Gaze Upon His Works, Ye Mighty, and Despair!: Dril Official “Mr. Ten Years” Anniversary Collection by Dril

            Somehow, after just three weeks of reviewing books, I’m somehow writing about a second whole book based on a Twitter account. The first was The White Man’s Guide to White Male Writers of the Western Canon by Dana Schwartz. It was a solid book of literary trivia written by someone making fun of the arrogant white hipsters that take graduate level literature courses. The book is very funny, but more importantly, it serves as an example of someone taking the persona they created on Twitter and trying to convert it into something that tracked in the wider literary world. The persona the writer used in her book was directly created and honed on Twitter in 140 character bursts over the course of several years. It’s always uplifting to see someone’s hobby get them something cool like a book deal. Sadly, the account appears to be retired with the release date of the book late last year. @GuyInYourMFA is still up, but no new content seems to be forthcoming. That’s not a bad thing, better to go out while the joke is still fresh. RIP and congrats on the book.

            Today’s Twitter-based book is a greatest hits collection from an account that will never, ever log off, and fuck you for even suggesting it. It’s easy for a celebrity or professional writer to use Twitter to self-promote. To them, Twitter is just an extension of LinkedIn. Other posters in less mainstream Twitter circles don’t have the name recognition or career prospects of those with blue checkmarks, they Tweet for the love of the game. The funniest of these Twitter subcultures came to be known as ‘Weird Twitter.’ Before, birthing minor celebrities like the hosts of Chapo Traphouse, Weird Twitter was a place where posters made art out of unconventional humor. Done with a deliberately amateurish élan, Weird Twitter posters craft absurdist humor and non-sequiturs using Twitter’s intentionally limiting format. Coherence and logic are for the ‘normies’ with their ‘careers’ and ‘medication.’ The cutting-edge humor on a cutting-edge communication platform belongs to those wild and weird enough to craft something truly unique. It takes vision, it takes imagination, it takes an utter lack of interest in the opinions of anyone but what the voices in your head tell you kicks ass. This is the world of Dril Official “Mr. Ten Years” Anniversary Collection.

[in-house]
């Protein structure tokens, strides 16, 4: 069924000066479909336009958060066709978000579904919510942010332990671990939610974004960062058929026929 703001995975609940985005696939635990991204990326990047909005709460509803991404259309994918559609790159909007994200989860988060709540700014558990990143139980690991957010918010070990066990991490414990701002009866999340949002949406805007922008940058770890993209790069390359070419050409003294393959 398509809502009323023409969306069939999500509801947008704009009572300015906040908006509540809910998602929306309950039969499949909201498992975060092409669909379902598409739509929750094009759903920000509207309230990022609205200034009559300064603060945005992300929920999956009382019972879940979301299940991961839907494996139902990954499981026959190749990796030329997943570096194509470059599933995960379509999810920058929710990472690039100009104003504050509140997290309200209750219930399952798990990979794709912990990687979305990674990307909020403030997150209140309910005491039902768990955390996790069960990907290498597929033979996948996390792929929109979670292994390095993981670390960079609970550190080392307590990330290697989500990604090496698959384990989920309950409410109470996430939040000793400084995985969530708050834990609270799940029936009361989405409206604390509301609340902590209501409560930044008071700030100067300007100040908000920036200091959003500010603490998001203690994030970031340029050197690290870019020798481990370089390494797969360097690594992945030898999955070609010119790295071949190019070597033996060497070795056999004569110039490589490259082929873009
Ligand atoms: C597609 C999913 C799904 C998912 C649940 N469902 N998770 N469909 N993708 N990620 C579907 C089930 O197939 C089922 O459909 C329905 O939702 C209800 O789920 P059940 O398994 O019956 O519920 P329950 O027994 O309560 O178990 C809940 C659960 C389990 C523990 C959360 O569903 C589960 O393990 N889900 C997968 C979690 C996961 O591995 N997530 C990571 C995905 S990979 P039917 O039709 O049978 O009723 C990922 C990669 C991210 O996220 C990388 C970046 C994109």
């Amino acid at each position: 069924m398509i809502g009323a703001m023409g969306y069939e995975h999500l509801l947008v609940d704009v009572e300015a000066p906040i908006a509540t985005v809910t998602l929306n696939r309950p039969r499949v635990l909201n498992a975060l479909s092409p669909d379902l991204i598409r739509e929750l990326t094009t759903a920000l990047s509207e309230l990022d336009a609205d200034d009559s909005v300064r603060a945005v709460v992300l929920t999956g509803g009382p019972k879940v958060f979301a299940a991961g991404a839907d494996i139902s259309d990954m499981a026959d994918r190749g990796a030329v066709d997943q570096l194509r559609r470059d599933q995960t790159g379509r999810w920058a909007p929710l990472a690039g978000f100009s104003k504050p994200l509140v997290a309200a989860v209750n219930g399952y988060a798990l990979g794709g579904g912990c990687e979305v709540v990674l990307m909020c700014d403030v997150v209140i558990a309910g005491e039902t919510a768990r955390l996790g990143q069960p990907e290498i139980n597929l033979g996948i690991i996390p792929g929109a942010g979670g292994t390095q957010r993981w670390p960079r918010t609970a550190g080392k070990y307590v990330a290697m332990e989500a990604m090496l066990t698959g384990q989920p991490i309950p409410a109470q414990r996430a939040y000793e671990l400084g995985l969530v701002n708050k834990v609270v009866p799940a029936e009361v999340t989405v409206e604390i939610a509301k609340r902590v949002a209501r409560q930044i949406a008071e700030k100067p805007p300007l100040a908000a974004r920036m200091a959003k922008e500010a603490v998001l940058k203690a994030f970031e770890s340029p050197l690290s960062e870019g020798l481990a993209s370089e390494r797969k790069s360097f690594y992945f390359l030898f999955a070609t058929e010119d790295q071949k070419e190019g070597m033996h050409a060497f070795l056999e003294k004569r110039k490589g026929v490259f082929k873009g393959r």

The Story:

              There is absolutely no story to this book. Quite simply, it is a collection of roughly 1,500 hundred tweets from the Twitter handle @dril. This account has been active since 2008 and has amassed an archive of well over 100,00 tweets. Recognizable for its blurry avatar picture of a smiling Jack Nicholson wearing sunglasses, the Dril account tweets in the persona of the strangest man to ever walk our little blue marble. The specifics of who this man is don’t really matter. He’s usually portrayed as fat, with many large sons that bully him and more often than not wearing a very full diaper. This man tweets about any and every topic imaginable, spelling mistakes and all. That’s in fact the form this book takes, arranged into chapter containing tweets based around topics such as “nostalgia,” “girls,” and “9/11.” The tweets themselves contain a distillation of the madness that seems to fill the modern world. Dril tweets with no rules, other than to be as absurd as possible in 140 characters or less. It’s the sort of humor meant for a world of limited attention spans and constant horror. It can be digested quickly, and is so goddamn strange that it almost makes sense in a world that seems to be rapidly unraveling at the seams. Within all the seemingly random statements shouted into the Twitter void, there is some sort of comment to be made about what spending too much time online does to the brain. The obsessions it breeds, the way it affects how we think, but that comes second to this book’s main purpose of being absolutely hilarious. Dril gathers all the buzzwords and slang of the internet era, sews it all together and spits it back at us like the loogies of Frankenstein’s monster. Nonsensical though it can sometimes be, they reflect the preoccupations and worries that cloud our thoughts in the internet world. Is it something you can get into? Read the quotes below as a sort of litmus test.

Quote(s) of the Story:

            “the wise man bowed his head solemnly and spoke: ”there’s no difference between good & bad things. you imbecile. you fucking moron” –Dril

            “police man kicks me in the diaper while running out of radio shack, causing my shit 2 fountain up and ruin several RC spongebobs #rodneyking” –Dril

            “Ilove “Driving Um Wild” with my trade mark wrong opinions” –Dril

            “I proudly skim the amount of $17.76 off of all my employees paychecks, because they do deserve pain” –Dril

Keep or Donate?:

             Did of the above quotes make you laugh? If so, buy this book. There’s a big chance you’ll wind up loving it. I spent the better part of this week cackling like a degenerate and reading Dril quotes to my finance because my brain wouldn’t allow me to keep the madness locked up in my head. My fiancé is a perfectly reasonable, beautiful and intelligent woman, so the fact that she laughed at some of these shows that the book will appear to at least some people that aren’t sweaty, twitter addicted dolts. I loved this book and I’m keeping it. It’s the perfect book to read in small doses while on the toilet, just the way Dril would have #wanted. Legends say he even posts to this very day:

https://twitter.com/dril?ref_src=twsrc%5Egoogle%7Ctwcamp%5Eserp%7Ctwgr%5Eauthor

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